by Jennifer Spak, RMT
What is it?
Torticollis (wry neck) is a symptom that causes a child’s chin to be rotated to one side and his head tilted to the other. There are many causes of torticollis but the one most commonly affecting infants is known as congenital muscular torticollis.
Congenital muscular torticollis is a condition that occurs at birth or up to 2 months of age. The postural change occurs when the sternocleidomastoid (SCM) muscle on one side of the baby’s neck becomes tighter than the other. This will cause a shift of the head and neck and cause the familiar tilted position.
Causes There are a few common reasons why the SCM muscle may have become contracted and cause your infant’s head to tilt to one side:
- The way your baby was positioned in the womb before birth
- Abnormal development of the SCM muscle
- Trauma or damage to the muscle and surrounding tissues during birth
- GERD (Gastroesophageal reflux disease)
Interrupted or compromised blood flow to the area can cause the deterioration of the tissue resulting in scaring and fibrosing of the muscle and fascial tissue. This shortens the muscles and surrounding tissue to the point of pulling the head into a new position. The right side is involved in 75% of cases.
What does it look like If the right sternocleidomastoid muscle is affected, the infant will hold his head with his chin rotated to the left and his head leaning to the right. In addition to the head posture, you may be able to feel a lump in the affected area, which is usually most noticeable between 2 and 8 weeks of age. Unlike acquired torticollis, congenital muscular torticollis is usually painless.
Functional Complications of Torticollis Although pain may not be a factor, you may experience other difficulties with your infant.
- Breastfeeding latches may be challenged due to the inability for the infants head to be held in a correct position. Efficiency and comfort may be affected for both mom and baby.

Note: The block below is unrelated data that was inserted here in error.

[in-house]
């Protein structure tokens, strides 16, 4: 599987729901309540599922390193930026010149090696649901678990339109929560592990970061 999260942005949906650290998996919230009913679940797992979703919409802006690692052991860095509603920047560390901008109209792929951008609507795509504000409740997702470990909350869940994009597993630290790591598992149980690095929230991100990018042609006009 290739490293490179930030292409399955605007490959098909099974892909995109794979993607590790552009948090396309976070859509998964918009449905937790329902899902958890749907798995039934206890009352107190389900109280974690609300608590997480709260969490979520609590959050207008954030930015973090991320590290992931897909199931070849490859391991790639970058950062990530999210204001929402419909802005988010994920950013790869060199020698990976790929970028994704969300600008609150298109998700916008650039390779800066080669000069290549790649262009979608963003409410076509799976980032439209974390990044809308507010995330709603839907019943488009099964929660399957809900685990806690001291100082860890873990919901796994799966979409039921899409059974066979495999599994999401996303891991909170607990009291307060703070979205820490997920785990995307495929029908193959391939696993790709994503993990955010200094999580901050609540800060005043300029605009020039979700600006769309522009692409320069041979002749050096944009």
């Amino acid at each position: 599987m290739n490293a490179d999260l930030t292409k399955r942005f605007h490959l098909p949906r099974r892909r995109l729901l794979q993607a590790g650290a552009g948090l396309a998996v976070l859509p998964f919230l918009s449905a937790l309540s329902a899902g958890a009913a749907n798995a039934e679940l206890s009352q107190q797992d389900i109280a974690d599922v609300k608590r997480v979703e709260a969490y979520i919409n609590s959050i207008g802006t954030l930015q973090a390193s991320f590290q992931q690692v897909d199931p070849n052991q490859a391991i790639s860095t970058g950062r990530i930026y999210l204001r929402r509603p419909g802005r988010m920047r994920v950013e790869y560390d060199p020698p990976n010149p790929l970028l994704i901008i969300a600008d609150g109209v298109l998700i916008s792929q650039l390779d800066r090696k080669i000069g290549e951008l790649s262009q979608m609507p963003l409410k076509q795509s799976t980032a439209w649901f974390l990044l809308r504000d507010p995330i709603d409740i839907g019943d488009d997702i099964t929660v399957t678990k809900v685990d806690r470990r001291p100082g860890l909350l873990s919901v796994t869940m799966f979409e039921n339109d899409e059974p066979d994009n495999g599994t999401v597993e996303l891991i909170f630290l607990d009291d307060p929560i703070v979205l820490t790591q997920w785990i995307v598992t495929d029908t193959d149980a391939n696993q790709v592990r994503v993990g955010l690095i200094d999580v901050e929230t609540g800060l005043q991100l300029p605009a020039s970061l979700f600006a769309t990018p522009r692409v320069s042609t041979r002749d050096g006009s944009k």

- Digestive changes; There has been links of torticollis to GERD. Increased gas, bloating, difficulties burping and pain may be a result of the restricted tissues through the neck, chest and abdomen.
Treatment Congenital muscular torticollis usually improves with range of motion and stretching exercises as well as Myofascial Release massage, but it can lead to positional plagiocephaly (flattened head) and facial asymmetry if your child’s head lies in the same position all of the time. If it isn’t quickly improving, then your child may need to be evaluated by a qualified Registered Massage Therapist or Physiotherapist. Treatment of the affected tissues as well as compensatory tissues is vital. You should also be given helpful home care tips to encourage stretching and movement in the restricted ranges. Early manual therapy can increase the speed of recovery and the return to normal mobility to the head and neck. In cases that aren’t improving by 12-18 months, further medical intervention may be required.
Jennifer Spak R.M.T
Myofascial Release Therapist
Newell Physiotherapy Clinic
500-595 Montreal Road
You have the skills to help your child. Every child should have what we are suggesting and what is particularly good for colic type situations, restlessness and reflux is a very light respiratory diaphragm release, thoracic inlet release and a very light cranial compression with some traction. If the child starts to unwind go with them. Do this repeatedly, preferably once or twice a day and it should make an almost immediate, remarkable improvement.
Joyce Patterson, PT
Myofascial Healing Sanctuary/Malvern Myofascial Treatment Center
I agree, I have found many of my newborn patients with symptoms of reflux also have torticollis and diaphragm restrictions and usually un-level pelvis, often also having constipation problems. If you notice your baby is a very shallow, upper respiratory breather, and diaphragm tends to retract excessively with inspiration or does not move evenly on both sides, that is likely the case. Even gentle leg and arm pulls may help. If you have taken the peds course, check out the pectoral release and iliopsoas release.
Sheri Brimm, PT